As a heads up, this post discusses taboo erotica. It mentions and occasionally gives examples that briefly describe some content of taboo erotica and some common taboo kinks like incest play, nonconsent, and water sports. It also discusses being a survivor of trauma and having taboo fantasies, though not in detail.
I’ve been writing and publishing taboo erotica for over 15 years. My first erotica publication was a taboo story, and many of my other publications since then were also taboo erotica. Most of my solo collection is taboo erotica. It’s one of the things I am most well known for, as an erotica writer.
Some taboo erotica involves things that would be wrong if they happened in a real world context, where they would be things like abuse, violence, and exploitation of power positions. Some taboo erotica involves things that are culturally frowned upon. Some involves both. These are generally things that many people have fantasies about, and want to read fiction about (and often want to erotically engage with that fiction). Some folks also do these taboo things in the context of consensual BDSM, for a variety of reasons, and want to read stories about kinky folks like them, or stories that will feed their fantasy and erotic life.
When I think of taboo erotica, I generally break it into two categories that are mostly about authorial style: taboo fantasy stories and taboo BDSM stories. In my sense of them, both kinds of stories serve similar and overlapping audiences: people who are into reading about (and perhaps erotically engaging with) a particular taboo kink (e.g. incest play, water sports, humiliation, rape play, age play, mindfuck, blood sports). These two categories are not that markedly different from each other in content, but they serve these audiences in different ways, meet different needs.
In my personal definition, taboo fantasy erotica is fiction that depicts the taboo thing directly as if it’s occurring in the real world, and taboo BDSM erotica is fiction that depicts the taboo thing taking place within the context of consensual BDSM.
As a reader of taboo erotica, I generally prefer taboo BDSM erotica. It’s more accessible for me as a trauma survivor; I often find taboo fantasy erotica triggering in a more intense way. That’s why I am grateful to folks who write taboo fantasy erotica that label it clearly (the word taboo is a big clue, and its often on the cover), give content warnings, and write book descriptions that indicate that’s what it is. Because then I can choose to avoid things I’m not up for reading. And find things that I am interested in reading.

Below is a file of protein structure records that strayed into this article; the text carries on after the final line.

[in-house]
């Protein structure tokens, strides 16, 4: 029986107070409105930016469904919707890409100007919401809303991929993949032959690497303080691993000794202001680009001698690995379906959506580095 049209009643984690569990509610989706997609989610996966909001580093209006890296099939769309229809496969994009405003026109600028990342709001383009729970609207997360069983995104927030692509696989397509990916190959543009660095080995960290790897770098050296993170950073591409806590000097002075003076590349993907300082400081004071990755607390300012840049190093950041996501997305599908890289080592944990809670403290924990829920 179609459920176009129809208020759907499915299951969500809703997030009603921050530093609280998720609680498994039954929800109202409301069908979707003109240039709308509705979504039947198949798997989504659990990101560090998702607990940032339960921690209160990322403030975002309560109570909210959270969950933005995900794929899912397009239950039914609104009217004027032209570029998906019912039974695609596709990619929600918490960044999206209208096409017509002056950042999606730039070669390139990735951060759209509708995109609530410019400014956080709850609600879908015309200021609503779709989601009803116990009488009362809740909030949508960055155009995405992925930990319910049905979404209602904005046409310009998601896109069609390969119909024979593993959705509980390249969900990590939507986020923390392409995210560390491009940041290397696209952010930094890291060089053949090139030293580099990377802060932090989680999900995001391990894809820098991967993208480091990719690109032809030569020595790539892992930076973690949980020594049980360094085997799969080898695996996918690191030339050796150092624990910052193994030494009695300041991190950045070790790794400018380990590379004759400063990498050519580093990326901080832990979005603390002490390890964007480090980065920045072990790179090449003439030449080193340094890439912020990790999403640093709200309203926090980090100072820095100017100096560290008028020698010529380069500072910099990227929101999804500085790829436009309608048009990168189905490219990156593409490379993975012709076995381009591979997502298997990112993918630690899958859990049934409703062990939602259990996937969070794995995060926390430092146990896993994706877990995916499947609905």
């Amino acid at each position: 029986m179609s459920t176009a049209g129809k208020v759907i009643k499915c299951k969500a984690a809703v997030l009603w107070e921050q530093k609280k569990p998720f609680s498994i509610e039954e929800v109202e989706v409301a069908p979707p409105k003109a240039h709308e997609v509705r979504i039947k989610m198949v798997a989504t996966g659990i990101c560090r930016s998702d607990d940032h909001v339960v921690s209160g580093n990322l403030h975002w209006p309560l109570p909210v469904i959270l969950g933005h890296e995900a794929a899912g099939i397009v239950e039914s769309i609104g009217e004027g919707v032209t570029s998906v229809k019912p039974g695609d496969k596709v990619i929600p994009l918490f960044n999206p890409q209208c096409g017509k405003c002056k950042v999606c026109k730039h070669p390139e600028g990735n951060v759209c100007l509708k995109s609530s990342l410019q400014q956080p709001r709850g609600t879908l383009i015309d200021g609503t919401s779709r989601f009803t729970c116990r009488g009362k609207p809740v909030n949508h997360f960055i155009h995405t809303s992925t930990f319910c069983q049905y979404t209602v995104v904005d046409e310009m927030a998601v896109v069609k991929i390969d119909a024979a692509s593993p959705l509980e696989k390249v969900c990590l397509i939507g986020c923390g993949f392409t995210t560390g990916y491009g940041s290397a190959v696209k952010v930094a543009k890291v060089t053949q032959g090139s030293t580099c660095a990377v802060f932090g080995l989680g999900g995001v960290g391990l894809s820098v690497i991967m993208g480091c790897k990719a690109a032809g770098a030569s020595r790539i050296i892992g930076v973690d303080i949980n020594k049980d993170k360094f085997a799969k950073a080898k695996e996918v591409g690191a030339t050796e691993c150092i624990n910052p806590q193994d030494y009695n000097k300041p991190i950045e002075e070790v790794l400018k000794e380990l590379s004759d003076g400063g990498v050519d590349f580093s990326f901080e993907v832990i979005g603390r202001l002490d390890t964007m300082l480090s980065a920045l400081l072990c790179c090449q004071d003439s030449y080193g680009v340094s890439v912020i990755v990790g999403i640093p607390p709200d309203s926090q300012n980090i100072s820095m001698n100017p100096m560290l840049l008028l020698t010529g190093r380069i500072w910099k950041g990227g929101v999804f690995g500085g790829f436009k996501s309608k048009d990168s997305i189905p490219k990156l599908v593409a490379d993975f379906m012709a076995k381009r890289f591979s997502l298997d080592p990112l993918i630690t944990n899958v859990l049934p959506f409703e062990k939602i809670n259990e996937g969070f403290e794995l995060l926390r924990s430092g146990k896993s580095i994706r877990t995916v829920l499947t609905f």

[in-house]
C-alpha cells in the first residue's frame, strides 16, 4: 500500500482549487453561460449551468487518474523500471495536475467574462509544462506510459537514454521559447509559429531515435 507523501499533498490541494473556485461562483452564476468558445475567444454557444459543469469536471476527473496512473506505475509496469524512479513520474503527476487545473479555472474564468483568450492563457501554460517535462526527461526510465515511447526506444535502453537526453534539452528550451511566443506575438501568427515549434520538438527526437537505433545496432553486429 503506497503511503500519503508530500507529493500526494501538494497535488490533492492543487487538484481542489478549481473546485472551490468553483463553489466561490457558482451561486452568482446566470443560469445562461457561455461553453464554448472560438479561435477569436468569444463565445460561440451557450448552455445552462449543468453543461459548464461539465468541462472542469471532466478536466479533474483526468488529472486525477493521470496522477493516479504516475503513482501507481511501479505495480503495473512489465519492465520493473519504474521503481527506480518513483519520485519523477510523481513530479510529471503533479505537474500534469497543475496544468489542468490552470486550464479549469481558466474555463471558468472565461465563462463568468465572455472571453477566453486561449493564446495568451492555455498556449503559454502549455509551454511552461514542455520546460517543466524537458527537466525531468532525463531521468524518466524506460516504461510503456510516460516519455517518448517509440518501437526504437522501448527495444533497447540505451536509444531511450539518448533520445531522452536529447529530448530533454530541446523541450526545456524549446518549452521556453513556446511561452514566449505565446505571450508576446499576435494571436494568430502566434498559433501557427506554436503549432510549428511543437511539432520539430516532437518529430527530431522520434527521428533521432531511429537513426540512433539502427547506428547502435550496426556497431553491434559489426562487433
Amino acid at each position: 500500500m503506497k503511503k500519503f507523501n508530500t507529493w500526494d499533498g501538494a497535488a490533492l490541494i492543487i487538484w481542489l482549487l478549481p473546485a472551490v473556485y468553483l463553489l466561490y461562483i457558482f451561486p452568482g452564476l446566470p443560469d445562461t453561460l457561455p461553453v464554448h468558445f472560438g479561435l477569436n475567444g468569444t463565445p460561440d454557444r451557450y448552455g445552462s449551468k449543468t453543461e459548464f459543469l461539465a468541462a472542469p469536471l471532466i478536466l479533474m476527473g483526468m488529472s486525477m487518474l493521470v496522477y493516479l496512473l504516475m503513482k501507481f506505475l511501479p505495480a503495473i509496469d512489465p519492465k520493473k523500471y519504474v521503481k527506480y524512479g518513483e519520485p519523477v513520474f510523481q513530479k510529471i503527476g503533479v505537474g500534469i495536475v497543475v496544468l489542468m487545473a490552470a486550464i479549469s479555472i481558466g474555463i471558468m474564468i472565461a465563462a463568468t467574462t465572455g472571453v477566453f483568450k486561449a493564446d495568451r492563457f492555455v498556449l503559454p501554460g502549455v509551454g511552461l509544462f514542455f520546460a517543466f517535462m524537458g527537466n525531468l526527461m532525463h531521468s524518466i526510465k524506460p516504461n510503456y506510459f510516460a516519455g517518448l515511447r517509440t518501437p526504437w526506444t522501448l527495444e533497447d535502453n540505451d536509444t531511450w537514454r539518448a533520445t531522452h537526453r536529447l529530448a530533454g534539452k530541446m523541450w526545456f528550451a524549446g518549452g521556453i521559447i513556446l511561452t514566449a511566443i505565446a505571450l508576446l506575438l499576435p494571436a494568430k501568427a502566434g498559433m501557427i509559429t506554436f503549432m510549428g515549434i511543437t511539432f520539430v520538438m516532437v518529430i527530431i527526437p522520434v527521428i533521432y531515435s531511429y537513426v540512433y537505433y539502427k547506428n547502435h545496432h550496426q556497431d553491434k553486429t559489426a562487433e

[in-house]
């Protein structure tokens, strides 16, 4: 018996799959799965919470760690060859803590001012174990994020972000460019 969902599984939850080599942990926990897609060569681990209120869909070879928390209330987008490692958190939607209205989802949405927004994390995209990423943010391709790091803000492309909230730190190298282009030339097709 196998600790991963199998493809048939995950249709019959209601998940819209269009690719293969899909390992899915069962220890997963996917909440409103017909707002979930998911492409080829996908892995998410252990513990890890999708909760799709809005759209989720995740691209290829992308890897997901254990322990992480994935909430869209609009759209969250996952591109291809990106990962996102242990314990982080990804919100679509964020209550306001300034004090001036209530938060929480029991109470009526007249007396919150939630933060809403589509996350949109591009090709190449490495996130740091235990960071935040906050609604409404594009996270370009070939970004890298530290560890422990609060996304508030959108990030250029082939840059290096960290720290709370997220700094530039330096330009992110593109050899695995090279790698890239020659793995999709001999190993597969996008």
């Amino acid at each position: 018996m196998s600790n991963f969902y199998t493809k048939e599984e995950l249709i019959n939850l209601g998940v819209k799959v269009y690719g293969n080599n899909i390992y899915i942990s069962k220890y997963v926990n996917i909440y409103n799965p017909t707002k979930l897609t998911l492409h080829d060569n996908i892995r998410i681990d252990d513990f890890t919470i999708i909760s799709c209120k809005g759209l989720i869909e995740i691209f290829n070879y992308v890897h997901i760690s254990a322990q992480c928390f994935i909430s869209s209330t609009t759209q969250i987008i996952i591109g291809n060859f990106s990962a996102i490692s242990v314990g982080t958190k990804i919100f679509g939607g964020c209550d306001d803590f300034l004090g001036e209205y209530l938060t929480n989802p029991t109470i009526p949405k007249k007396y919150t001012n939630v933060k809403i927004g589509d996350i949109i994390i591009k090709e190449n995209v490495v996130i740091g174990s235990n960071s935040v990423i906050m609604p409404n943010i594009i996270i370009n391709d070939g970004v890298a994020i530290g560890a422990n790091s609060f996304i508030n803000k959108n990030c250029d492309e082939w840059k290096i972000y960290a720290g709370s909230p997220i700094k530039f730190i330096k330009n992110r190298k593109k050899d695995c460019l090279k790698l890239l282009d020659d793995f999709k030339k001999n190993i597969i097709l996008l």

As a writer of taboo BDSM erotica, I endeavor to make sure readers have a sense of what they are getting, give content warnings, lead up to things in text to ensure readers know this is in the context of consensual BDSM, in general try to make my work accessible to survivor readers. That said, I know that folks who want queer Daddy play stories, for example, will perhaps read both my taboo BDSM Daddy stories and taboo fantasy Daddy stories, though many readers prefer one sort over the other.
I’ve had a number of readers complain about the effort I put in to make it absolutely clear that this is consensual BDSM, because it doesn’t really allow them let go and sink into the fantasy they want. And I’ve had readers thank me for writing their kinks in a way that framed them as consensual kink, because it made the stories safe for them to read. So yes, readers have preferences, but it’s important to note that both kinds of erotica are desired by readers.
One kind of taboo erotica is not better or more morally pure than the other. As I see it, taboo erotica authors are involved in connected projects. Our work helps readers get off to and otherwise engage with taboo fantasies. And different readers have different needs in that arena.
What I think is often missed in discussions of taboo fantasies, kinks, and erotica, is that some of the folks who read this kind of stuff, and/or practice consensual BDSM involving these kinds of fantasies and taboos, are folks who are targeted by the real life abusive versions of these things in life. When I teach kink classes for survivors, I inevitably get questions from rape survivors who have rape fantasies, for example. The folks I know who play with queer hating slurs in the context of BDSM are bashing survivors and folks who get targeted with these slurs in their daily life. These are the folks I think about when I’m writing taboo BDSM erotica…folks for whom these fantasies are intensely loaded, and resonate deeply. That’s not my whole audience, of course, but I do think that it’s an important thing to acknowledge, that part of what this kind of erotica can do is serve the erotic needs of survivors. (Ironically, the folks who think this kind of work is wrong or that we are terrible people for writing it often say they are protecting survivors.)
Writing and reading erotica is one of the safer and more accessible ways to explore and engage with emotionally loaded taboo fantasies, especially ones involving fantasies of abusive power and non-consent. These are very common fantasies in general and are also common fantasies for survivors. In my experience both personally and from speaking to other survivors, taboo erotica (and erotica in general) can be an important tool in reclaiming desire and sexuality after trauma. I care about trauma survivors being able to get those needs met.
I also care about trauma survivors who do not want to read such stories, for whatever reason. Which is why I think it’s so helpful when folks who write this material label it clearly, have book descriptions that are accurate, and use content warnings. These things can be invaluable for survivor readers, and also help readers in general find the books that contain the kinks they want to read.